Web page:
Tuesday, June 30, 2015

Hegel Society of Great Britain 2015 conference

“Hegel and the Philosophy of Mind” September 3, 2015 to September 4, 2015 At St Edmund Hall, Oxford

Conference Programme
Please note that the registration deadline is 1st August 2015.

Thursday, 3rd September
1.00-1.30 Conference registration
1.30-3.00 Paul Redding (University of Sydney): “Hegel’s Subjective Logic as a Logic for (Hegel’s) Philosophy
 of Mind”
3.30-5.00 Karen Ng (Vanderbilt University): “Life and Mind in Hegel’s Subjective Spirit”
5.30-7.00 Markus Gabriel (Universität Bonn): “Intuitions, Names and Propositions in Hegel’s Philosophy of Subjective Spirit”

Friday, 4th September
9.30-11.00: Molly Macdonald (Queen Mary, University of London): “Hegel and Psychoanalysis: Negation, Thirdness and the Binding of Subjects”
11.30-1.00 Lucia Ziglioli (Université Blaise Pascal, Clermont-Ferrand): “Subjective Knowing: The Challenges of Hegel’s Philosophical Psychology”
Max Winter (Friedrich-Schiller-Universität Jena): “‘Time is the Being of the Subject itself’. Hegel on the Temporality of Spirit”
2.00-3.30 Mark Alznauer (Northwestern University): “Natural and Spiritual Defect in Hegel”

For further details and registration see: http://hegel-society.org.uk/conferences/2015

Sunday, June 28, 2015

"How Not to Save the Planet"

. . . is the title of my forthcoming target article at the journal Ethics, Policy & Environment. The abstract:

"Climate change presents us with perhaps the most pressing challenge today. But is it a problem we can solve? This article argues that existing conservationist and adaptation approaches fail to satisfy their objectives. A second issue that these approaches disagree about how best to end climate change, but accept that it is a problem that can be solved. I believe this view is mistaken: a future environmental catastrophe is an event we might at best postpone, but not avoid. This raises new ethical questions for climate change: what are the moral implications of a future climatic catastrophe that might be delayed at best? What practical consequences might these implications yield? This article argues most political philosophers have misunderstood the kind of problem that climate change presents and the daunting challenges we face."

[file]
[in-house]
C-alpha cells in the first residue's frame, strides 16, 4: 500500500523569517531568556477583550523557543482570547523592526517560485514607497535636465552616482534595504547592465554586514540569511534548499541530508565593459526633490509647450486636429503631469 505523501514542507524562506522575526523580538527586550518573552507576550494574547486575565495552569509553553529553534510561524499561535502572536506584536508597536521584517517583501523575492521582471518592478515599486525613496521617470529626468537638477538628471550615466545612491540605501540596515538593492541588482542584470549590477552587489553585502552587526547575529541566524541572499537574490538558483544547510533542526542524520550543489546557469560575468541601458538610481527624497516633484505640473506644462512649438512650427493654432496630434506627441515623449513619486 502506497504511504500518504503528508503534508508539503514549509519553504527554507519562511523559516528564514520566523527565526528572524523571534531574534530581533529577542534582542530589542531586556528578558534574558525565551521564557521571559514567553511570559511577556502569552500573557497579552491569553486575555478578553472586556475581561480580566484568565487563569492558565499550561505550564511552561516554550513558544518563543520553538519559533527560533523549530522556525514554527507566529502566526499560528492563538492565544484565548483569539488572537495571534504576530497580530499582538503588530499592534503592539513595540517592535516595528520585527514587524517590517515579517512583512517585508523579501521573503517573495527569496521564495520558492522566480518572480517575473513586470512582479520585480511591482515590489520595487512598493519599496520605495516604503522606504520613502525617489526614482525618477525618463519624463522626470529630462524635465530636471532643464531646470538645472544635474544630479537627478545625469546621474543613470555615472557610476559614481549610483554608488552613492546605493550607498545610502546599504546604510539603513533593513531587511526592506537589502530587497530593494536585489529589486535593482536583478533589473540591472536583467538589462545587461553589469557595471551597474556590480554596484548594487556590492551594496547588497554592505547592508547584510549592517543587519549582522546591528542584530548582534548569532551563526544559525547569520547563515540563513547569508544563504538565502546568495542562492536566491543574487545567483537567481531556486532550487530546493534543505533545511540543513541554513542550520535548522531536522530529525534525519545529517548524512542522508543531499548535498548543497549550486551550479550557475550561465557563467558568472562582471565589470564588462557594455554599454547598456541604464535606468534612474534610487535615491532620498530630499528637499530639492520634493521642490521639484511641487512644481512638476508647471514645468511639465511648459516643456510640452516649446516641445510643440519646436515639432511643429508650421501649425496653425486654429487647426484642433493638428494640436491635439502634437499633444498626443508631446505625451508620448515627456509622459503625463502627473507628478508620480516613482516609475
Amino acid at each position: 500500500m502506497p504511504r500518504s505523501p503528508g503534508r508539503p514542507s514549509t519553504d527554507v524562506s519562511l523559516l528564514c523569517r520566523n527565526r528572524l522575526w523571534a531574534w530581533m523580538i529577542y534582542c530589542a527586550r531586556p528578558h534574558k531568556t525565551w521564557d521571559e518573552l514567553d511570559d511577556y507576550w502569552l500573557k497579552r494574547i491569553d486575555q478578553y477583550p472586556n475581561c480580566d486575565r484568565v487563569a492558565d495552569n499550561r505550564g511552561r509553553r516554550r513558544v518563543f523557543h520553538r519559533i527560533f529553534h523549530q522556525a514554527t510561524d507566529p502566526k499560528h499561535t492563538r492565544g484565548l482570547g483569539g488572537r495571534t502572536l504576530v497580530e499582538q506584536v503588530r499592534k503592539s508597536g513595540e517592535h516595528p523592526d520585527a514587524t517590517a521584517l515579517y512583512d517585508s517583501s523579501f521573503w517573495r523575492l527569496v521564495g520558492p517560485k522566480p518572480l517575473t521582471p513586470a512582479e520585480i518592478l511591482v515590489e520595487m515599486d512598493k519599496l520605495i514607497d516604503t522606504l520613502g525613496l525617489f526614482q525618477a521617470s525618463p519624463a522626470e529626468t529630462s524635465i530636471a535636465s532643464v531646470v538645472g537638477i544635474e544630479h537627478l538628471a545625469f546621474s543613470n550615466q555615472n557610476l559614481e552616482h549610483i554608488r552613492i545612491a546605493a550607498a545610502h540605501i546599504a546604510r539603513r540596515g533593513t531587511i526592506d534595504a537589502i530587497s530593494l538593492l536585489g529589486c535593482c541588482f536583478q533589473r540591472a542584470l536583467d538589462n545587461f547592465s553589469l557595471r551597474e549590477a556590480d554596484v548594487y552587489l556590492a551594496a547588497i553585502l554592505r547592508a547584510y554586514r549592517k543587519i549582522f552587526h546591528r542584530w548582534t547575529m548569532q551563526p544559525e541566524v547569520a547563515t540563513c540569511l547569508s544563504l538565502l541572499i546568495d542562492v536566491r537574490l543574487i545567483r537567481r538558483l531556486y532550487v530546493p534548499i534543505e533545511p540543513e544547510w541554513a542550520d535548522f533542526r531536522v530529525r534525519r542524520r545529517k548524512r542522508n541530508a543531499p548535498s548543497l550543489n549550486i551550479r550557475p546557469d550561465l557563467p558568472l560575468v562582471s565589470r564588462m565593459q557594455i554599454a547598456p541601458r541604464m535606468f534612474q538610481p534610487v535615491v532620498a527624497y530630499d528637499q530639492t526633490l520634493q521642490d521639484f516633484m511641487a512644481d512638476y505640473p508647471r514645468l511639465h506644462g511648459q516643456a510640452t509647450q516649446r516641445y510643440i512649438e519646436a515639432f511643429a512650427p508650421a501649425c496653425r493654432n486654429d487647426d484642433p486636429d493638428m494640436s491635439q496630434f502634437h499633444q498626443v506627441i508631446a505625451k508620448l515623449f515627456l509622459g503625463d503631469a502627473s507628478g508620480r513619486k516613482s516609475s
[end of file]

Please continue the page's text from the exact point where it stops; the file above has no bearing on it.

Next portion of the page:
Friday, June 26, 2015

Which philosophy blogs do you read?

Brian Leiter has a poll up now. VOTE HERE for your favourite blogs. Delighted to see The Brooks Blog made the list.

Thursday, June 25, 2015

New report out on A Practical Guide to Living in the UK

A link to the report and relevant pages can be found here [READ MORE]. And more. And more still.

The press release that I've sent out is:

New migrant guide is ‘unfit for purpose’
The Government’s guide for migrants features numerous errors and omissions, according to a new report by a Durham University academic.
Thom Brooks, Professor in Law and Government at Durham University said the guide is ‘unfit for purpose’.
His report shows mistakes in the guide’s information on gaining UK residency and citizenship, on marrying or divorcing a non-British citizen and making tax payments.
The Practical Guide to Living in the United Kingdom provides information on health, education, work and volunteering to newly arrived migrants. It is designed to help migrants understand the legal requirements for short and long-term residency ‘to settle in quickly and enjoy your new life’.
Professor Brooks, himself originally from the US and a British citizen since 2011, uncovered surprising omissions such as how to report emergencies to the police and calculating and paying income and council taxes. He also found outdated information.
Professor Brooks said: “The Government published a new citizenship test in 2013 which was like a bad pub quiz. They claimed migrants should know more about their responsibilities than rights to claim benefits.
“Ironically, the new Practical Guide includes more information about claiming benefits than ever before”.
The guide provides migrants with information about claiming Jobseeker’s Allowance, legal aid and using the small claims courts.
Professor Brooks added: “It is unsurprising the author of the Practical Guide also wrote the Official Study Guide for the citizenship test. Both contain avoidable errors and omissions that should be obvious to anyone, like me, who has experienced migration first-hand. It makes me wonder how carefully such guides are checked by the Home Office”.
Professor Brooks’s report found more information about the health service, education and work in the Practical Guide for new migrants than the UK citizenship test.
He said: “This shows the Government has the wrong priorities. If it isn’t necessary for new citizens, why then for new migrants? The focus surely must be on contributing to British life and not a how-to guide to make claims for people who might not have visited the UK yet”.

Tuesday, June 16, 2015

Happy 800th birthday, Magna Carta!

Yesterday marked 800 years since the Magna Carta's signing in 1215. The Political Studies Association asked me if I'd make a brief video about the importance of the Magna Carta for political theorists to mark the occasion. The video can be found here.